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Reports of new Mazda metal is always big news in Australia, which is home to more of the Japanese company's customers per capita than just about anywhere else on the planet.
But when you add the fact that the new vehicle in question is of the SUV variety - one of the hottest vehicle segments in Australia, and around the world - then the news goes thermonuclear.
So CarsGuide has popped on its detective cap and done a little digging to bring you everything you need to know about the Mazda CX-30 SUV.
Let's start with the obvious; the CX-30 - revealed at the Geneva Motor Show in March - is an SUV based on the all-new Mazda3, and which is designed to slot between the CX-3 and CX-5 in the brand's local line-up. So will the CX-30 replace the CX-3 or CX-5 when it goes on sale in Australia in 2020? Absolutely not, says Mazda.
Yes, we know what you're thinking. Why not just call it the CX-4? Mazda was actually more stuck for a name than you might imagine, for though it has never graced our shores, it actually already makes a CX-4 for the Chinese market.
And so it was back to the drawing board, until someone came up with the solution. Why not use the same four-digit alphanumeric style the company has used for its BT-50 ute since 2006? Thus, the CX-30 was born.
The CX-30 is both longer and wider than the CX-3 (4395mm and and 1795mm versus 4275mm and 1765mm), and it sits on a longer wheelbase (2655mm vs 2570mm). At the other end of the scale, the CX-5 measures 4545mm in length and 1840mm in width, with a wheelbase of 2700mm.
The CX-30's dimensions translate to more storage space than customers of the brand's smallest SUV would be accustomed to.
Mazda claims 430 litres of luggage room in its CX-30; enough to hold a standard pram and a carry on bag wth the rear seats in place. That's a big jump over the CX-3's 264 litres of storage space - one of the key complaints about that vehicle. In fact, it's not far off the 442 litres offered by the CX-5.
Mazda says the CX-30 will launch with three attributes at its core: manoeuvrability, functionality and comfort.
"The aim of introducing this new model was to expand our portfolio in crossover segment," Mazda's CX-30 program manager, Naohito Saga, told US outlet Motor Trend. "We wanted to capture more customers, who didn't want to buy the CX-3 or CX-5. We thought there was a potential there.
"Our main target customers who are single, or maybe just married young couple who are going through starting the new family. They're going through... drastic, very quick succession of lifestyle changes."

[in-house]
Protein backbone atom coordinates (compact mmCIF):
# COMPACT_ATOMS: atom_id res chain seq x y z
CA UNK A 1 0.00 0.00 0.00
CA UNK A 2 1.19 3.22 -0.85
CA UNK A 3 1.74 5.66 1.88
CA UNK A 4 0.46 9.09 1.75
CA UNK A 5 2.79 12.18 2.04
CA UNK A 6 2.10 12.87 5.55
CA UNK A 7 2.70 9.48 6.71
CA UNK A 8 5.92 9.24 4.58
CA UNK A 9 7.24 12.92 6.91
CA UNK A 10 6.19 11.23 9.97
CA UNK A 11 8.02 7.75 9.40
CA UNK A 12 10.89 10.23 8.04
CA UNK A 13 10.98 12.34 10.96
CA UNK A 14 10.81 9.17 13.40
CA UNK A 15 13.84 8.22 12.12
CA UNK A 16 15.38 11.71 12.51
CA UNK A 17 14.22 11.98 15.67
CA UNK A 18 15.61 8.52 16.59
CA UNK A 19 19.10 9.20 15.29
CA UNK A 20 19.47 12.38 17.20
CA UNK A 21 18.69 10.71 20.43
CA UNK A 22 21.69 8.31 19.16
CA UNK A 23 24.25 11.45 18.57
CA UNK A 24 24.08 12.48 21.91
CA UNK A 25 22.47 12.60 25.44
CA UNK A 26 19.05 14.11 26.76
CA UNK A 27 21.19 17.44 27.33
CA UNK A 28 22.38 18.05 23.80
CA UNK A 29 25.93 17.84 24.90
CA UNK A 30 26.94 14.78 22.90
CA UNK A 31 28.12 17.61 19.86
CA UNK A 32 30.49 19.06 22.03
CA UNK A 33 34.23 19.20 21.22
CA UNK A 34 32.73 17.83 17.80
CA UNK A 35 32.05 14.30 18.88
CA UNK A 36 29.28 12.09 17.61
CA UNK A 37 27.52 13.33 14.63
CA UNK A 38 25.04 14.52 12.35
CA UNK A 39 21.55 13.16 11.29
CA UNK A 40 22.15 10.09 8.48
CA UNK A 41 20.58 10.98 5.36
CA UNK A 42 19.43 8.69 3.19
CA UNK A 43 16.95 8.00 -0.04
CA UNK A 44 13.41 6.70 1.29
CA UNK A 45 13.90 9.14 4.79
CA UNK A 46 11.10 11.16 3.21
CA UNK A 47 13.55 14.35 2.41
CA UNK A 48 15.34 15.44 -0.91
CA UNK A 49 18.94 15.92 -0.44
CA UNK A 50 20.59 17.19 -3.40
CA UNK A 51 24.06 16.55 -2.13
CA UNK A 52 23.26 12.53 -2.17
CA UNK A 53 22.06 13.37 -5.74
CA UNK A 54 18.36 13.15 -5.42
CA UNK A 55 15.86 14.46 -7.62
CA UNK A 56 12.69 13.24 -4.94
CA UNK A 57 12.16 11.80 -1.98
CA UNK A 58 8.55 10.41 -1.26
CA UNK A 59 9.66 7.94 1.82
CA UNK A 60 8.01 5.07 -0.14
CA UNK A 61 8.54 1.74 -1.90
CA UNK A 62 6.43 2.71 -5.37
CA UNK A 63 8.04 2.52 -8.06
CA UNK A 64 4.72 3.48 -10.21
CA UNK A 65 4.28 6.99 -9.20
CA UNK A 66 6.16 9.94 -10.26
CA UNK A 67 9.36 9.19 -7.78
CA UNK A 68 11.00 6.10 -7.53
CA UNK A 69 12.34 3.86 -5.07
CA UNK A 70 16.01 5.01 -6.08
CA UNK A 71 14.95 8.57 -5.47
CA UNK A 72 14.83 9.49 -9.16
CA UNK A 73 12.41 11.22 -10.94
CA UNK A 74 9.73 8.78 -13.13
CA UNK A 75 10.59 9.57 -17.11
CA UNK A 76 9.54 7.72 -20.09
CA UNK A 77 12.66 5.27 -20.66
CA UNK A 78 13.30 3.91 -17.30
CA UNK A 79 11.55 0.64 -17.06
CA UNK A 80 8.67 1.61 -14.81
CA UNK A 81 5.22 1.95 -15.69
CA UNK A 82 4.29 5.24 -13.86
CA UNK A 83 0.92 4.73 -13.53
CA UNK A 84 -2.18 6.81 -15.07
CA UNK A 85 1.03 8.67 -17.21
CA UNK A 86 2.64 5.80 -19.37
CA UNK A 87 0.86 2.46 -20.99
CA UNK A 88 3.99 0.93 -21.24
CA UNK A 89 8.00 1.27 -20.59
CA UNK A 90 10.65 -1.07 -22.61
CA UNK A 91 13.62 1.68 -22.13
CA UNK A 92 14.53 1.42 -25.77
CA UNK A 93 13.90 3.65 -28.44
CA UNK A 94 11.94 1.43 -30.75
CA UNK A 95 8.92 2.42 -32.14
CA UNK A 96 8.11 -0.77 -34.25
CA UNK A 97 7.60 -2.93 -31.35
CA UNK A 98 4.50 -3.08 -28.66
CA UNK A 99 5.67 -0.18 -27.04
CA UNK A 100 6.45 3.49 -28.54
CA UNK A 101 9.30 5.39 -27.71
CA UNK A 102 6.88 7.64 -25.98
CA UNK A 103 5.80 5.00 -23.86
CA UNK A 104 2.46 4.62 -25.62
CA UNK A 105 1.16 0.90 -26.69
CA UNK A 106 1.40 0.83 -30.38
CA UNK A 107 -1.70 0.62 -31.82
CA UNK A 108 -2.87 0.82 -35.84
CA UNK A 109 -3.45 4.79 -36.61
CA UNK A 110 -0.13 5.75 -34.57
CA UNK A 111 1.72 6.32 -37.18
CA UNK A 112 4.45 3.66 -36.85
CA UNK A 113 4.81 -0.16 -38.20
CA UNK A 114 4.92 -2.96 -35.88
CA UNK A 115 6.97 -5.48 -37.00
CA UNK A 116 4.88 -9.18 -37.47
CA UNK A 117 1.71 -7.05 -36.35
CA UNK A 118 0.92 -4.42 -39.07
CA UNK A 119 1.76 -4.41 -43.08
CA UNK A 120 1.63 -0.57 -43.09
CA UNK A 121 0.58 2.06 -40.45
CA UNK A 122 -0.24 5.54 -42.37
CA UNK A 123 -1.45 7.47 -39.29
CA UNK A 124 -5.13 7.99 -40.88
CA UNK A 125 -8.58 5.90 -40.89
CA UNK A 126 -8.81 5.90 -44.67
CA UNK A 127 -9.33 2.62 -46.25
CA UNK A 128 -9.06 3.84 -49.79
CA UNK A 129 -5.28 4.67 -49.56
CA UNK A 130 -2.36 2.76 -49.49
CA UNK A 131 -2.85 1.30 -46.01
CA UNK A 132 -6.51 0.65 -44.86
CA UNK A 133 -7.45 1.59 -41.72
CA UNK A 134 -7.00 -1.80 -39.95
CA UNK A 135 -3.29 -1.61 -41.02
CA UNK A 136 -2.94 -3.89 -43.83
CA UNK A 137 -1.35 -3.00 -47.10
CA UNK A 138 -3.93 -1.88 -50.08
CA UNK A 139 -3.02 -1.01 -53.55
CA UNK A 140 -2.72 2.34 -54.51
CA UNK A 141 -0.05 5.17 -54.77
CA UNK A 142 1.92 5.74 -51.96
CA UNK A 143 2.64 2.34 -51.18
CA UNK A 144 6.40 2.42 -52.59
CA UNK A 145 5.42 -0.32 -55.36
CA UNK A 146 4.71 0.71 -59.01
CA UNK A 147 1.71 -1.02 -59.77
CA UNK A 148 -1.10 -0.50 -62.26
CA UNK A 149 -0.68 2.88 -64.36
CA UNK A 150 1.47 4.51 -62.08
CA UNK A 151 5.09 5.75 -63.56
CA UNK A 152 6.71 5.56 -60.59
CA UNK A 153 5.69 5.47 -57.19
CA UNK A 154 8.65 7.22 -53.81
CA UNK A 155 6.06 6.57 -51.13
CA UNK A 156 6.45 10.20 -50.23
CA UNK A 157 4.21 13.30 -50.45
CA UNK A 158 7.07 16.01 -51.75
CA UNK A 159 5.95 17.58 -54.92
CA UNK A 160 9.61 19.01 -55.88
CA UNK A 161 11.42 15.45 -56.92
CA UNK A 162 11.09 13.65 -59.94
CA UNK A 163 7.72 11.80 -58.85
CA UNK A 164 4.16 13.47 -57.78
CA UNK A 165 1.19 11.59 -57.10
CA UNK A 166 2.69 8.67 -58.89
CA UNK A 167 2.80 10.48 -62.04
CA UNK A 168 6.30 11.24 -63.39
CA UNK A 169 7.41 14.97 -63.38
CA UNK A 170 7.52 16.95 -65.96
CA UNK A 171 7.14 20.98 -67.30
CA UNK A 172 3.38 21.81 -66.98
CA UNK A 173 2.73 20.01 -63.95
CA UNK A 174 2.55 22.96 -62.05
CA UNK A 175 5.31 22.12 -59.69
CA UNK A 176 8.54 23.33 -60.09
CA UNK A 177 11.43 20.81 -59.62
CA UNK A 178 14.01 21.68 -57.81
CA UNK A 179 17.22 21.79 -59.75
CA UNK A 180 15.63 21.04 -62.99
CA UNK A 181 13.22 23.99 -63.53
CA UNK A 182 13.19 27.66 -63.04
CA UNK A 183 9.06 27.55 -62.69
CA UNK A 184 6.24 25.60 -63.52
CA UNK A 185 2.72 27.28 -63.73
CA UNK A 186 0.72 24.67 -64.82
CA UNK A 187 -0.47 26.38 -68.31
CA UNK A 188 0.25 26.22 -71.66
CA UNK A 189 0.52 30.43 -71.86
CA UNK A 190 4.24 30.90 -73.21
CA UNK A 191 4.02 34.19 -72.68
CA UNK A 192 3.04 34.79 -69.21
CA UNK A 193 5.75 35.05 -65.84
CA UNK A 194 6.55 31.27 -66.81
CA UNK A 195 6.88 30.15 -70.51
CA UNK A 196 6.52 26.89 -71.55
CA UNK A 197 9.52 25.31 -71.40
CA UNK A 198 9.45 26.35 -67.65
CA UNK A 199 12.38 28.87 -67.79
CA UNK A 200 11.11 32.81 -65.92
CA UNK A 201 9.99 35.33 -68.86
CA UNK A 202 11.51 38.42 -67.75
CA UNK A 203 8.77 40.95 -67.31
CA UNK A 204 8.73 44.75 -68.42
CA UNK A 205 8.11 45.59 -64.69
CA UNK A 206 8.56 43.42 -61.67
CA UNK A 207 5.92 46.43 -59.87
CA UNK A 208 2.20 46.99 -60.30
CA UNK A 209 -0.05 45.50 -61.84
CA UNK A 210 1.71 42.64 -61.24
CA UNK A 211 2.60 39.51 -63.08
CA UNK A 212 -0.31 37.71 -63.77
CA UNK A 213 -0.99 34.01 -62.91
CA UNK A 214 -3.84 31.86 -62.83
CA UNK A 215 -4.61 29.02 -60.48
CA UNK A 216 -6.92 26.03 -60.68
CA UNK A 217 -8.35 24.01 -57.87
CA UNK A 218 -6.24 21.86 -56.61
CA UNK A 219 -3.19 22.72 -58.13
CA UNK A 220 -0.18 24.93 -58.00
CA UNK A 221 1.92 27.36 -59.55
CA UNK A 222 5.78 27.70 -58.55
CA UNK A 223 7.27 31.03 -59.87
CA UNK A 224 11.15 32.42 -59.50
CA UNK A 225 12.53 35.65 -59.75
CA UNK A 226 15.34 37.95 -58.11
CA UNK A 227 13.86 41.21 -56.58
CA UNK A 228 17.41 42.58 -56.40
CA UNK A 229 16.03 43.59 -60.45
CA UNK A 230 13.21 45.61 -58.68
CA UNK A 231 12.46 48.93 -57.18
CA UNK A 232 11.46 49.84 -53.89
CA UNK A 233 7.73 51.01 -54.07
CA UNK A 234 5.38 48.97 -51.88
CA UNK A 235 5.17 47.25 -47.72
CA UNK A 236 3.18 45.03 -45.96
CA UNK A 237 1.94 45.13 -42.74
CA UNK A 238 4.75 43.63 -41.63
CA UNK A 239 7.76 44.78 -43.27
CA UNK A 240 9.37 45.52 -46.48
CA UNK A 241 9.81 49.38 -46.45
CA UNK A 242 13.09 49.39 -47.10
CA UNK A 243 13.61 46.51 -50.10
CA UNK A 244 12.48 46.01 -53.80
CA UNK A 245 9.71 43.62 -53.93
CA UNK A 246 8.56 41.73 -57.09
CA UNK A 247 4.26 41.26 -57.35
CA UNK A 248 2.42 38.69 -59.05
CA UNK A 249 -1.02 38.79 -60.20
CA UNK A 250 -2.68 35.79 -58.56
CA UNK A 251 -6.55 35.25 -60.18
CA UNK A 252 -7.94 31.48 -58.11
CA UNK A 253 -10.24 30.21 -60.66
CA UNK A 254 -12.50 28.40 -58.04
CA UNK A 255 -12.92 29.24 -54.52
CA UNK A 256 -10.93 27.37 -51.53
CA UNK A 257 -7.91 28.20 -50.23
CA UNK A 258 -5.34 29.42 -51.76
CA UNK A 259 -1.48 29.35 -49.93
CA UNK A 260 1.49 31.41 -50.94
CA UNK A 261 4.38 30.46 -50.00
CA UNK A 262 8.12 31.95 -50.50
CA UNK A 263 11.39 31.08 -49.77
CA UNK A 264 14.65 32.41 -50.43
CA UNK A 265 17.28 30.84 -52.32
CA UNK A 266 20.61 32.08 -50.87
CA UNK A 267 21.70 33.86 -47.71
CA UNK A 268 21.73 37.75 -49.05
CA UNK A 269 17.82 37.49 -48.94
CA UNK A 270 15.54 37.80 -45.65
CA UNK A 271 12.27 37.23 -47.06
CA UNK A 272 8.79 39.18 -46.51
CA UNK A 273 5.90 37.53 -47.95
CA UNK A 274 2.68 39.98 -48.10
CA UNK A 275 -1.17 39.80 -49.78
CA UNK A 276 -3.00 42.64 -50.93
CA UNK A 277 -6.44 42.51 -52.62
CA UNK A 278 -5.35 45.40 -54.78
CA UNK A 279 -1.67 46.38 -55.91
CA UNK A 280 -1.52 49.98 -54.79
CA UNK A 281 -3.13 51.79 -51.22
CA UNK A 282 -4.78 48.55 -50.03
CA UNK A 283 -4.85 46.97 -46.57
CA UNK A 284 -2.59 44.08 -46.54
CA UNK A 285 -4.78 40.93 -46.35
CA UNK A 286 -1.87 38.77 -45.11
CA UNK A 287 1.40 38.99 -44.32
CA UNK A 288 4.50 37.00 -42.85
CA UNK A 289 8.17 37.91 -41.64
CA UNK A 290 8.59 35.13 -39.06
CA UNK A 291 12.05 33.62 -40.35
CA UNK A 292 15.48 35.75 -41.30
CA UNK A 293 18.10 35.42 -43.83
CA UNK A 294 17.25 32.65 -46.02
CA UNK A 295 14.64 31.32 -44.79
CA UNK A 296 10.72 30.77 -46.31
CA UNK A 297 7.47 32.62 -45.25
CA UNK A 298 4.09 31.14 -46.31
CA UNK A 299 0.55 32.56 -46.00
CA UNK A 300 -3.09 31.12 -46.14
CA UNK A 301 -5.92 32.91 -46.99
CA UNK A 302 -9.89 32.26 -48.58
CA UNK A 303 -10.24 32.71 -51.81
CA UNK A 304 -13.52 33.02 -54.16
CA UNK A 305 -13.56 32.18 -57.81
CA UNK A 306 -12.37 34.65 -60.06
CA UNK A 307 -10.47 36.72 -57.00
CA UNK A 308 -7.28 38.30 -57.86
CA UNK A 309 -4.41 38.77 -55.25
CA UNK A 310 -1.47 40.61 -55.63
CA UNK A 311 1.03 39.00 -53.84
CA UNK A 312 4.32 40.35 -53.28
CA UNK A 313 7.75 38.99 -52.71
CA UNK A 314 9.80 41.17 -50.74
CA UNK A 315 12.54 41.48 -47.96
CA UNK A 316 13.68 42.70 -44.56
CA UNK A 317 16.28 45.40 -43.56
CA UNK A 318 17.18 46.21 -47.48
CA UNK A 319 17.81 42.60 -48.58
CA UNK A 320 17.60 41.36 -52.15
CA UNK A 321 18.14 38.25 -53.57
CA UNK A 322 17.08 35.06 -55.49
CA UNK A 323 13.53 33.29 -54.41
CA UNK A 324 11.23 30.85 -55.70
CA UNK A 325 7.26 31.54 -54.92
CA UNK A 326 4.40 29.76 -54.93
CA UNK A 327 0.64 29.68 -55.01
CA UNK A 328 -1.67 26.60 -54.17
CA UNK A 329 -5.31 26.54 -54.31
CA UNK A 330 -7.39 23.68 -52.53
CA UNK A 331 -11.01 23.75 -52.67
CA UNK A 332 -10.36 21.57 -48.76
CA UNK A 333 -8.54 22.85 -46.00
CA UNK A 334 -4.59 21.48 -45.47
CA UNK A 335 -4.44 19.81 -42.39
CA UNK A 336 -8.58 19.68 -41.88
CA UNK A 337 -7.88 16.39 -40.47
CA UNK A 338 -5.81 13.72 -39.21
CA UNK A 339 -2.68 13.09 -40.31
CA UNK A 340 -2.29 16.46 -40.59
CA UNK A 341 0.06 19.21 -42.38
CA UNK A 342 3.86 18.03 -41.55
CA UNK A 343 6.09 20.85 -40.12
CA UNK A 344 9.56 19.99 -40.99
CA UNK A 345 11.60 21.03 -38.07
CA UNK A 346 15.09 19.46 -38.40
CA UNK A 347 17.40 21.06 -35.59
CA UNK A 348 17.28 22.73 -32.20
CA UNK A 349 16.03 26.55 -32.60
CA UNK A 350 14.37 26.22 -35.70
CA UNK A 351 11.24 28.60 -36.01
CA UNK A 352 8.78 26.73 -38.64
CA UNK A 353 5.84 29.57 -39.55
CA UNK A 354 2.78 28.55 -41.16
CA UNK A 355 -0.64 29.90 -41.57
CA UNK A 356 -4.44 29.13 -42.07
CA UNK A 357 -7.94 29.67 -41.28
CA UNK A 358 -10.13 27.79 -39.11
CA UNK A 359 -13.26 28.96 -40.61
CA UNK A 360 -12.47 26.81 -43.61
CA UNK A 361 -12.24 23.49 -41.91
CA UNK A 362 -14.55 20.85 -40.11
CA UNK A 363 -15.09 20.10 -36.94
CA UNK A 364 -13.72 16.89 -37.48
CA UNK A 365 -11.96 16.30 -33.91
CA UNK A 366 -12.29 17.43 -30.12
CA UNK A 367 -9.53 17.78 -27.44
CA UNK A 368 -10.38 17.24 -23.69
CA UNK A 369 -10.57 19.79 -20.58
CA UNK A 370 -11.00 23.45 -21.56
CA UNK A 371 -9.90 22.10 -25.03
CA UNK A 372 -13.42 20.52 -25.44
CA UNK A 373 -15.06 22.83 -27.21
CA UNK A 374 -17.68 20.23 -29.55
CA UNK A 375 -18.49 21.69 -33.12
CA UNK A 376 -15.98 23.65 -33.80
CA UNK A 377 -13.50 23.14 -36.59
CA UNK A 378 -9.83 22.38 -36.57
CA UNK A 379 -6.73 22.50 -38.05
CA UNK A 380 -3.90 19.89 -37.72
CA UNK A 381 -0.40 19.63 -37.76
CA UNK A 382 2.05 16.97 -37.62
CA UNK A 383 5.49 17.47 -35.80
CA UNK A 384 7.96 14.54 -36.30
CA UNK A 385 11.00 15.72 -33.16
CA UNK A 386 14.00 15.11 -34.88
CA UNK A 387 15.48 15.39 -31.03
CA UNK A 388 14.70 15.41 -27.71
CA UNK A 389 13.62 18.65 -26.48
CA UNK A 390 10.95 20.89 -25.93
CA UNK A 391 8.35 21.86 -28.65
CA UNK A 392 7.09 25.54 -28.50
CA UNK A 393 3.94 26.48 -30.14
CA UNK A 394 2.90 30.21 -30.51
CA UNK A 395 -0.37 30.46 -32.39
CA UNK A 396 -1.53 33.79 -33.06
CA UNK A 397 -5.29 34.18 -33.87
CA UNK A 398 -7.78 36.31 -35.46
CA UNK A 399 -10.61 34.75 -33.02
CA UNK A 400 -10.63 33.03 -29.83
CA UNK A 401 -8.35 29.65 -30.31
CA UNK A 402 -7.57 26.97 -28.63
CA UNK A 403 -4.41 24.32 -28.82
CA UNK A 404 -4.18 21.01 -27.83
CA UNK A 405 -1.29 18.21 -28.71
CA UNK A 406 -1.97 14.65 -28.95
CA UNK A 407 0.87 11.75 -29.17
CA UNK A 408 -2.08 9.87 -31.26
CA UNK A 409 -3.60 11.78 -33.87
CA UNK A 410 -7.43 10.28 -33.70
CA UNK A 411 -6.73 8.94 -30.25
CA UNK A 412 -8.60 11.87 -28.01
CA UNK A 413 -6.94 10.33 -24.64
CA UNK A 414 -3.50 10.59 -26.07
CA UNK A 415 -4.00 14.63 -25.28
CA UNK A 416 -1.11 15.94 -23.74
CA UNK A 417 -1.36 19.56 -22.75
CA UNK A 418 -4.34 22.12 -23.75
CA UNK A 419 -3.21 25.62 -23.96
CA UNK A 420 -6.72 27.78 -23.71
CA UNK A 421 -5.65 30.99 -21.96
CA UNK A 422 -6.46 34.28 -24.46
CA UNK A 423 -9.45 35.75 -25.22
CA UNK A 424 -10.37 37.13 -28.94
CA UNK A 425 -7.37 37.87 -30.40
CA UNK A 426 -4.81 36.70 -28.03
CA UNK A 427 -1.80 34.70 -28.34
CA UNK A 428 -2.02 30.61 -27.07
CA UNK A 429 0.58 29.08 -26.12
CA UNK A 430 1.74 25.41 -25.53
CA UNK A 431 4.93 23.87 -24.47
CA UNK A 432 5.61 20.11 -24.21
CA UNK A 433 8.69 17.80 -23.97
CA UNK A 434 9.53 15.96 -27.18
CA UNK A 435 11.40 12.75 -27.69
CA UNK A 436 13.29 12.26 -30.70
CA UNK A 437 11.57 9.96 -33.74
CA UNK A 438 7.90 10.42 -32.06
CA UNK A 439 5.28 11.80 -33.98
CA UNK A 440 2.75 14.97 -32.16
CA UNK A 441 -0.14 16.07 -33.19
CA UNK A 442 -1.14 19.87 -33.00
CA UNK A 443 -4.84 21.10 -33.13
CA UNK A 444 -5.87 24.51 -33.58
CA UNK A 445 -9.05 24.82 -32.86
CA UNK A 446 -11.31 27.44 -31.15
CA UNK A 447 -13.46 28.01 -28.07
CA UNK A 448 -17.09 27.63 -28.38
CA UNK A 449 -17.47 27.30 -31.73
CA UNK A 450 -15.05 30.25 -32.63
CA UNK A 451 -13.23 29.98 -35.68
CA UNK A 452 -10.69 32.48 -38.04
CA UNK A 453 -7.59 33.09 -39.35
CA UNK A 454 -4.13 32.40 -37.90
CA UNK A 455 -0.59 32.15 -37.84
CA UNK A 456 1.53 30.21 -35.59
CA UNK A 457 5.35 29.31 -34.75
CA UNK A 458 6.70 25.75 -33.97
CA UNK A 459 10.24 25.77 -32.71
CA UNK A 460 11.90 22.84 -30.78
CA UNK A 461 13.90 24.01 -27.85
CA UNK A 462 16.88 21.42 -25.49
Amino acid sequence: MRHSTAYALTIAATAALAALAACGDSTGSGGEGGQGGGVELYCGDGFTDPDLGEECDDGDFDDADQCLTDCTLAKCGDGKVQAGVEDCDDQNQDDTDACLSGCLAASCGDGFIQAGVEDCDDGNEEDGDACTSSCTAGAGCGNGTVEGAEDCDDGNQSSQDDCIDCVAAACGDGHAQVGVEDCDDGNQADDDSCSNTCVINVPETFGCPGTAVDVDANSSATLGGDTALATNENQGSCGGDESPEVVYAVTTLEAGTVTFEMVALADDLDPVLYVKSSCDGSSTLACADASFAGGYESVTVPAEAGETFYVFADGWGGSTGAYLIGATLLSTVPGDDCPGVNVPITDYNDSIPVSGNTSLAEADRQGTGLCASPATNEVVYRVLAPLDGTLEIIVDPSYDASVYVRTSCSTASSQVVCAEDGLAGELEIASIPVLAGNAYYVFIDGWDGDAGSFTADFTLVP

It's worth pointing out here that the CX-30 is of the new generation of Mazda products - spearheaded by the new Mazda3 - and so you can expect it to mirror that product in its push into a more premium space than the brand's existing SUVs.
And that means there will be no Neo Sport Maxx Sport grades. Instead, you can expect to find 3-mirroring trim levels of Pure, Evolve, Touring and GT. That will also likely play a role in pricing. While the final numbers are yet to be confirmed, we don't expect the prices to slot as neatly between the CX-3 and CX-5 as you might expect.
The new 3, on which the CX-30 is based, starts at $24,990 for the Pure trim with a manual gearbox - a jump from the $20,490 entry point for the outgoing Maxx Sport. We'd expect a similar (ie: more expensive) pricing structure for the CX-30.
And the CX-30 will also watch you sleep. Well, sort of. Mazda is promising an (optional) Driver Monitoring System that will use an infrared camera to monitor the driver's eyes, counting the number of times that person blinks, as well as checking the angle of the mouth and face. If it determines the driver is drowsy or falling asleep, an alarm will sound and the AEB system will become more sensitive.
The CX-30 will launch internationally with a trio of engines, including a Skyactiv-G 2.0-litre petrol engine, which will arrive with a fuel-saving cylinder deactivation function that can shut down two cylinder when cruising. What hasn't been mentioned (yet) is whether the 2.5-litre petrol engine from the brand's CX-5 will make an appearance in the new SUV line-up, but we're being told we'll have to wait and see.
A 1.8-litre diesel will be offered internationally, too, but the big news will be the brand's diesel-aping Skyactiv X petrol engine, which should be available from the moment the CX-30 arrives in Australia. The Skyactiv-X is a petrol engine that uses diesel-style compression ignition matched with a supercharger to reduce fuel economy by as much as 30 per cent, while boosting available torque.
“We designed the CX-30 to be an essential partner in the customer’s daily life,” says Mazda boss, Akira Marumoto. “Moving forward, our new products and technologies will ensure customers continue to see the value in owning a Mazda car. We aim to be recognised as a brand that forms the strongest of bonds with each customer."
Expect the CX-30 to go one sale in Europe later this year, before arriving in Australia in 2020.
Will the CX-30 SUV be a winner for Mazda in Australia? Tell us in the comments below.